About this time, that is to say from 1750 to the breaking out of the Revolutionary war, were also erected many other ancient forges. One stood on the Whippany River near Morristown, called the Carmichael forge, and one at Malapardis, about three miles northeast of Morristown. Both of these were extinct before this century began. The Hathaway forge on the Whippany, close to the Morris and Essex Railroad, and about a mile west of Morris Plains station, was built by Captain James KEENE, who was a captain in the Revolutionary army, and who ran it until 1780. Jonathan HATHAWAY, from whom it took its name, owned and ran it for over twenty-five years, then Benjamin HOLLOWAY until 1806, when it was burned down. It was rebuilt, but a freshet in 1821 broke away the dam and it was not again in operation.
On Den Brook, a tributary of the Rockaway, were built Shongum forge, owned by Deacon John HUNTINGTON; Ninkey forge (owned by Abraham and John KINNEY in 1796 and sold as their property in 1799 to Caleb RUSSEL), built and rebuilt several times; Coleraine (or Cold-rain) forge, lower down the stream; and still lower Franklin forge, built by John COBB, Thomas BROWN and Stephen JACKSON just previous to the war. Hubbard S. STICKLE, who has just died at the advanced age of ninety-eight years, and who himself built one forge and assisted in building several others, said he could remember when all four of these forges were running.
Colonel James W. DRAKE writes in 1854 that, "principally for the purpose of consuming the surplus wood, four forges for manufacturing iron were at different times erected in the township of Mendham, but the fires of all of them have been long extinguished. The ore for their supply was almost entirely furnished by the well known Suckasunny mine. A small amount of ore was at one time supplied by a mine in the village of Water Street, but at length the use of it was abandoned, as iron could not be made of it." From an old map made in 1823, showing the forges active and extinct in Morris county at that time, it appears that these forges were the "Rushes" and "Mendham" forges, on the north branch of the Raritan; "Leddle's forge," on a branch of the Passaic; and "Rye" forge, on the Whippany river at Water Street, all extinct. The mine spoken of by Colonel DRAKE was reopened and worked extensively since the last war by Ario PARDEE and other lessees of the owner, Madison CONNET.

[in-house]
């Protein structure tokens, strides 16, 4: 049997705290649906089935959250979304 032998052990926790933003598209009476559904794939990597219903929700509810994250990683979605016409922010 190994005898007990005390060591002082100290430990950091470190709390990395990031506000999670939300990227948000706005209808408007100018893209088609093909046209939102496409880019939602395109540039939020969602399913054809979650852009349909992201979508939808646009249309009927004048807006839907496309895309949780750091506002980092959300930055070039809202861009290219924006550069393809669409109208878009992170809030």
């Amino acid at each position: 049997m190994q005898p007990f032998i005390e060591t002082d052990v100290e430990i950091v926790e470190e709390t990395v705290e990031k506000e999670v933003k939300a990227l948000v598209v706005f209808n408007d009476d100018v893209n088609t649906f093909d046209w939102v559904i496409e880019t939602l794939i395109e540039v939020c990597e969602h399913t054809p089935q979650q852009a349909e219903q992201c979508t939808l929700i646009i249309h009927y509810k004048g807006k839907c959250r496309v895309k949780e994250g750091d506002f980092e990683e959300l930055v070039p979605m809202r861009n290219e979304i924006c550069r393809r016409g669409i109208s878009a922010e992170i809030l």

In 1751 John JOHNSTON bought of the proprietors the falls of the Beach Glen Brook at Beach Glen, and built the forge known for many years as "Johnston's iron works." It was sold by Job ALLEN to Benjamin BEACH and Henry TUTTLE December 30th 1771, and Beach shortly after bought out his partner and continued to operate it until his death. Benjamin BEACH (son of Abner BEACH) is described as a self-made man, who, beginning with very small means, by integrity, industry and systematic perseverance acquired a large estate, owning at the time of his death over a thousand acres of land. Beach Glen before it was so called, in honor of himself, was called Horse Pound, because the early settlers, by building a fence from one high hill to the other, formed a pound into which they drove their wild horses to catch them. From Benjamin Beach the forge descended to his two sons Chilion and Samuel SEARING; and the site is still in the family, being owned by Dr. Columbus BEACH, the son of Chilion. The dam was swept away by a freshet in 1867, and has never been rebuilt.
There was also an old forge at Troy, near the present residence of Andrew J. SMITH, built probably by John COBB. It (or, rather, its site--for the forge has gone down) is still owned in part by some of the descendants of Cobb, one-half being owned by Andrew J. SMITH, whose father, Ebenezer F. SMITH, ran it as late as 1860. There was also an old forge at the head of Speedwell Pond, and another at the present dam at Speedwell where Arnold & Kinney erected their slitting-mill. Colonel Ford is said to have been the builder of these.